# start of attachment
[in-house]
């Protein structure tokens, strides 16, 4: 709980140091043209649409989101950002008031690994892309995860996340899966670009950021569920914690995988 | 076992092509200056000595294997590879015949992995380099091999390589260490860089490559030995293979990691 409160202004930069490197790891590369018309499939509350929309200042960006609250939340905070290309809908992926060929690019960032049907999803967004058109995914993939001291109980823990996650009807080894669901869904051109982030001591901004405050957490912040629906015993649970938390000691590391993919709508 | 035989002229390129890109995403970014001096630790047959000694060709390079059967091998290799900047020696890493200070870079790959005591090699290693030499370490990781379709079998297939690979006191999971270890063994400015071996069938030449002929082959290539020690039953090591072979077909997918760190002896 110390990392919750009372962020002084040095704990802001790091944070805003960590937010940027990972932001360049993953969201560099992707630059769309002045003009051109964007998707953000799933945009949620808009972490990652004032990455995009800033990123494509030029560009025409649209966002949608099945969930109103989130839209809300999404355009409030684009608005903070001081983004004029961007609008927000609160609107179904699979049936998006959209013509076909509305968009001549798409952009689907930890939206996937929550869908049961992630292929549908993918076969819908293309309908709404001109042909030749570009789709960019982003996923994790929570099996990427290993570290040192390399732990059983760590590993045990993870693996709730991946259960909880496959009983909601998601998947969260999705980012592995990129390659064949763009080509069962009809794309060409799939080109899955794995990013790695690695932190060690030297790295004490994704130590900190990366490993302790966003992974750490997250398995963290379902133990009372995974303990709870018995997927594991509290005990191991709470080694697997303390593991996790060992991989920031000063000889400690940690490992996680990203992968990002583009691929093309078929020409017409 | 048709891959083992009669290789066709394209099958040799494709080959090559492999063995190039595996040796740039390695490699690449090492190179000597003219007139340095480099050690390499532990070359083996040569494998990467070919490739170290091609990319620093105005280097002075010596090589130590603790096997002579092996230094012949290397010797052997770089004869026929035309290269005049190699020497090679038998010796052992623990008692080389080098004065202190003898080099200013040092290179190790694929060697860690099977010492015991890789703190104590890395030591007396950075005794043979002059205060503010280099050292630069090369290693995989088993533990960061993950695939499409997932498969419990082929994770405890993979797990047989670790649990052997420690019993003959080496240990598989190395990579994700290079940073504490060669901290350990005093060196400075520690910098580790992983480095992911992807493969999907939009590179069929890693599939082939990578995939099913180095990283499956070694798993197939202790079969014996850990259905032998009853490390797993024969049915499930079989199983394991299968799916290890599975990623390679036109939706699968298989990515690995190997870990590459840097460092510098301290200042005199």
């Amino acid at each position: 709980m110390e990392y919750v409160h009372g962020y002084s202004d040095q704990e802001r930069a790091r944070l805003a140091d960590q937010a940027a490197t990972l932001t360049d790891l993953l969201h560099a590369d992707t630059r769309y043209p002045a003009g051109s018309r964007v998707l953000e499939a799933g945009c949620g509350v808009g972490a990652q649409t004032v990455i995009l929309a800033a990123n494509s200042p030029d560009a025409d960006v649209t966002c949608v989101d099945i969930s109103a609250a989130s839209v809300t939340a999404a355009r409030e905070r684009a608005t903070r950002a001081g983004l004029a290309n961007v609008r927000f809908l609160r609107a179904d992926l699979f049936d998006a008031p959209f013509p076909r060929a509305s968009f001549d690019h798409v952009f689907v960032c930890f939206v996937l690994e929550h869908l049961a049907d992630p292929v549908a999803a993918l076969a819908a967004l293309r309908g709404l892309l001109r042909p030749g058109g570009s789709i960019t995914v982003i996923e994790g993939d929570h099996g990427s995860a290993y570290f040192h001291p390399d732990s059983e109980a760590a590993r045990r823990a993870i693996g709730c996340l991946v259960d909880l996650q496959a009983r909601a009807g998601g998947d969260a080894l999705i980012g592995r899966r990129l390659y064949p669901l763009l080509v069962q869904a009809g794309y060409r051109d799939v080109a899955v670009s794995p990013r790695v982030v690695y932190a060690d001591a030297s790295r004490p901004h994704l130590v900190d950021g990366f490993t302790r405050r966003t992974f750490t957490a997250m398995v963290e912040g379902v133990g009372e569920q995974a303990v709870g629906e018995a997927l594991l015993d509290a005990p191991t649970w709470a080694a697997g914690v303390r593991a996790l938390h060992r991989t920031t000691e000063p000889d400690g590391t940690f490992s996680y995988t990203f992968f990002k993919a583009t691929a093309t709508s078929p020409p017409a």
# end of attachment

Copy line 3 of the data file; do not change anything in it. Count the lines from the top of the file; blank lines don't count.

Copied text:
């Amino acid at each position: 709980m110390e990392y919750v409160h009372g962020y002084s202004d040095q704990e802001r930069a790091r944070l805003a140091d960590q937010a940027a490197t990972l932001t360049d790891l993953l969201h560099a590369d992707t630059r769309y043209p002045a003009g051109s018309r964007v998707l953000e499939a799933g945009c949620g509350v808009g972490a990652q649409t004032v990455i995009l929309a800033a990123n494509s200042p030029d560009a025409d960006v649209t966002c949608v989101d099945i969930s109103a609250a989130s839209v809300t939340a999404a355009r409030e905070r684009a608005t903070r950002a001081g983004l004029a290309n961007v609008r927000f809908l609160r609107a179904d992926l699979f049936d998006a008031p959209f013509p076909r060929a509305s968009f001549d690019h798409v952009f689907v960032c930890f939206v996937l690994e929550h869908l049961a049907d992630p292929v549908a999803a993918l076969a819908a967004l293309r309908g709404l892309l001109r042909p030749g058109g570009s789709i960019t995914v982003i996923e994790g993939d929570h099996g990427s995860a290993y570290f040192h001291p390399d732990s059983e109980a760590a590993r045990r823990a993870i693996g709730c996340l991946v259960d909880l996650q496959a009983r909601a009807g998601g998947d969260a080894l999705i980012g592995r899966r990129l390659y064949p669901l763009l080509v069962q869904a009809g794309y060409r051109d799939v080109a899955v670009s794995p990013r790695v982030v690695y932190a060690d001591a030297s790295r004490p901004h994704l130590v900190d950021g990366f490993t302790r405050r966003t992974f750490t957490a997250m398995v963290e912040g379902v133990g009372e569920q995974a303990v709870g629906e018995a997927l594991l015993d509290a005990p191991t649970w709470a080694a697997g914690v303390r593991a996790l938390h060992r991989t920031t000691e000063p000889d400690g590391t940690f490992s996680y995988t990203f992968f990002k993919a583009t691929a093309t709508s078929p020409p017409a």